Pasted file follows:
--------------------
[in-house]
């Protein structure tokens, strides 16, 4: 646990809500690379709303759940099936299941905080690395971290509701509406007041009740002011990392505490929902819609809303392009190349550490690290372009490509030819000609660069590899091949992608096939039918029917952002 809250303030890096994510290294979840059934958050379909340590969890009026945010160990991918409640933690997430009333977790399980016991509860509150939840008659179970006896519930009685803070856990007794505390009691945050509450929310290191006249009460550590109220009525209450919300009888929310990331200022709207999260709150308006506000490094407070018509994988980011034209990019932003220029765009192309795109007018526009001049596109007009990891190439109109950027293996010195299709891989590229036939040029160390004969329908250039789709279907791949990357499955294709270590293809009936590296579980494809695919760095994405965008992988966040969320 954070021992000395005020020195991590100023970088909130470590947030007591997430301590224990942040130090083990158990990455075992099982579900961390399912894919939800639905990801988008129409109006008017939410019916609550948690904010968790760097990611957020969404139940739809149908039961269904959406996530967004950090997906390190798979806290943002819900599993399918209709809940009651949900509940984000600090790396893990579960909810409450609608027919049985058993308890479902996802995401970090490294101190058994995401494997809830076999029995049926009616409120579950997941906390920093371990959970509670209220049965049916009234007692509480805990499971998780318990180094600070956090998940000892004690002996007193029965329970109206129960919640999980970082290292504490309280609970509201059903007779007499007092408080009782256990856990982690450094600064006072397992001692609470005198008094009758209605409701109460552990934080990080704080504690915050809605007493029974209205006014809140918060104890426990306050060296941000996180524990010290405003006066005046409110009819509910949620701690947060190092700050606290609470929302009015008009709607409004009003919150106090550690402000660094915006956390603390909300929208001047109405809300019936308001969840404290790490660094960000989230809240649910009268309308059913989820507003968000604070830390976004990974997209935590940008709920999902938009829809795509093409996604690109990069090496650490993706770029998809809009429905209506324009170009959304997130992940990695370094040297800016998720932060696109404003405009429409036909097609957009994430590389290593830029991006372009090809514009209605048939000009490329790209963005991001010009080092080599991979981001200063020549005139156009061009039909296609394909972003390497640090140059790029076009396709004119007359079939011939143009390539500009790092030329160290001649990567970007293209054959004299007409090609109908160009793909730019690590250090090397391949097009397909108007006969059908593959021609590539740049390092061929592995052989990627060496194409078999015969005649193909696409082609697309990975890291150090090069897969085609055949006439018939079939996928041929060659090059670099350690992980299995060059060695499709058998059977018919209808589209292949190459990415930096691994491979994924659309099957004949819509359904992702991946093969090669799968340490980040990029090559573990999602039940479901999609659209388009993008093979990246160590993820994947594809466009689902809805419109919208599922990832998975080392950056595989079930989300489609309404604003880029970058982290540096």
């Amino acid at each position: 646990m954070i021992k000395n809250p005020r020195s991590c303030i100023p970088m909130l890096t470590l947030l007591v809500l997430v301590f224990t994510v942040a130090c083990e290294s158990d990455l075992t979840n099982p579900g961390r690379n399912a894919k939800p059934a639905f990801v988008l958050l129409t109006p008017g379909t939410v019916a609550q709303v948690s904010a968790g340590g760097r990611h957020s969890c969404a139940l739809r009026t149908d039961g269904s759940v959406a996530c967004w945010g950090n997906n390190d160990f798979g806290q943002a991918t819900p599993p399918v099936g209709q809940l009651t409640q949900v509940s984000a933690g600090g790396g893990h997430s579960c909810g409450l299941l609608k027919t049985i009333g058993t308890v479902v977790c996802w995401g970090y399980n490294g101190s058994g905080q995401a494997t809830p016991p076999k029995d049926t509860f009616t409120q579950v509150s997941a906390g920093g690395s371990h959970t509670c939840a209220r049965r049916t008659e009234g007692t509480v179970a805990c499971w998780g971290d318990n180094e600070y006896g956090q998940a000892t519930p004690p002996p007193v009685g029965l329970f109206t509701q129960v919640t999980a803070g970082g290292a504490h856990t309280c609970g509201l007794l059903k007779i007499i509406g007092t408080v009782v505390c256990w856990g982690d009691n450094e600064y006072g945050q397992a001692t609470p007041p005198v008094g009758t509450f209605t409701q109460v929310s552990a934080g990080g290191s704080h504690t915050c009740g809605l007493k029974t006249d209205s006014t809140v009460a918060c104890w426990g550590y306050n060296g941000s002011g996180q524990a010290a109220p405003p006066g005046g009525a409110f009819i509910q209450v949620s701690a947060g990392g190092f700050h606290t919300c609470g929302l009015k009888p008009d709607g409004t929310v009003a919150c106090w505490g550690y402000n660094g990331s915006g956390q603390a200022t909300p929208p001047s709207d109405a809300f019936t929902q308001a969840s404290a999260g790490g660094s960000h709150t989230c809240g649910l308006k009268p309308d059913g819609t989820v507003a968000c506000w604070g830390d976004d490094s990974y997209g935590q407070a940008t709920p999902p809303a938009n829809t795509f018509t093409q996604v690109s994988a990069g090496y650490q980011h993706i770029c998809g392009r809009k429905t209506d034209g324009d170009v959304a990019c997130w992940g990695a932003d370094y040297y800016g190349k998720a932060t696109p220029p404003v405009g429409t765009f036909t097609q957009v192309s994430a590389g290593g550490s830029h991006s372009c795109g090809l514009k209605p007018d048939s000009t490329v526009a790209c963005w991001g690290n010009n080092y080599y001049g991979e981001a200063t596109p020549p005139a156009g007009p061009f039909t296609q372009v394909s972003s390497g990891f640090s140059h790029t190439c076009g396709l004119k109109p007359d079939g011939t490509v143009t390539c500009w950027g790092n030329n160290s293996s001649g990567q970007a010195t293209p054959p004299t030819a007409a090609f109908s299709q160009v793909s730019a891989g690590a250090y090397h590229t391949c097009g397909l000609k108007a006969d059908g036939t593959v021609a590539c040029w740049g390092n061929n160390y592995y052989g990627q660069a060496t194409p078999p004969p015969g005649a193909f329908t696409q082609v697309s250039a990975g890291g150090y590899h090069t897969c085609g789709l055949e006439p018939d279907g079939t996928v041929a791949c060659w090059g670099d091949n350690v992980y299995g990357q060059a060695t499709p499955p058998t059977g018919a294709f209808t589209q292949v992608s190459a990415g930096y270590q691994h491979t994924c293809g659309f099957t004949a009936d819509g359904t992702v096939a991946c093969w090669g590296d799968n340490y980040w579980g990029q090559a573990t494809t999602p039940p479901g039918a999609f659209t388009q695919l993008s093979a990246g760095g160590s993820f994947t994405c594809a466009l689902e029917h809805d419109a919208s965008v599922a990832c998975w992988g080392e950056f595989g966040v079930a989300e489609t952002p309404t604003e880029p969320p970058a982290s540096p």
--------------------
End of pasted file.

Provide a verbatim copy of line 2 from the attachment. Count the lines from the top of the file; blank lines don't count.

């Protein structure tokens, strides 16, 4: 646990809500690379709303759940099936299941905080690395971290509701509406007041009740002011990392505490929902819609809303392009190349550490690290372009490509030819000609660069590899091949992608096939039918029917952002 809250303030890096994510290294979840059934958050379909340590969890009026945010160990991918409640933690997430009333977790399980016991509860509150939840008659179970006896519930009685803070856990007794505390009691945050509450929310290191006249009460550590109220009525209450919300009888929310990331200022709207999260709150308006506000490094407070018509994988980011034209990019932003220029765009192309795109007018526009001049596109007009990891190439109109950027293996010195299709891989590229036939040029160390004969329908250039789709279907791949990357499955294709270590293809009936590296579980494809695919760095994405965008992988966040969320 954070021992000395005020020195991590100023970088909130470590947030007591997430301590224990942040130090083990158990990455075992099982579900961390399912894919939800639905990801988008129409109006008017939410019916609550948690904010968790760097990611957020969404139940739809149908039961269904959406996530967004950090997906390190798979806290943002819900599993399918209709809940009651949900509940984000600090790396893990579960909810409450609608027919049985058993308890479902996802995401970090490294101190058994995401494997809830076999029995049926009616409120579950997941906390920093371990959970509670209220049965049916009234007692509480805990499971998780318990180094600070956090998940000892004690002996007193029965329970109206129960919640999980970082290292504490309280609970509201059903007779007499007092408080009782256990856990982690450094600064006072397992001692609470005198008094009758209605409701109460552990934080990080704080504690915050809605007493029974209205006014809140918060104890426990306050060296941000996180524990010290405003006066005046409110009819509910949620701690947060190092700050606290609470929302009015008009709607409004009003919150106090550690402000660094915006956390603390909300929208001047109405809300019936308001969840404290790490660094960000989230809240649910009268309308059913989820507003968000604070830390976004990974997209935590940008709920999902938009829809795509093409996604690109990069090496650490993706770029998809809009429905209506324009170009959304997130992940990695370094040297800016998720932060696109404003405009429409036909097609957009994430590389290593830029991006372009090809514009209605048939000009490329790209963005991001010009080092080599991979981001200063020549005139156009061009039909296609394909972003390497640090140059790029076009396709004119007359079939011939143009390539500009790092030329160290001649990567970007293209054959004299007409090609109908160009793909730019690590250090090397391949097009397909108007006969059908593959021609590539740049390092061929592995052989990627060496194409078999015969005649193909696409082609697309990975890291150090090069897969085609055949006439018939079939996928041929060659090059670099350690992980299995060059060695499709058998059977018919209808589209292949190459990415930096691994491979994924659309099957004949819509359904992702991946093969090669799968340490980040990029090559573990999602039940479901999609659209388009993008093979990246160590993820994947594809466009689902809805419109919208599922990832998975080392950056595989079930989300489609309404604003880029970058982290540096």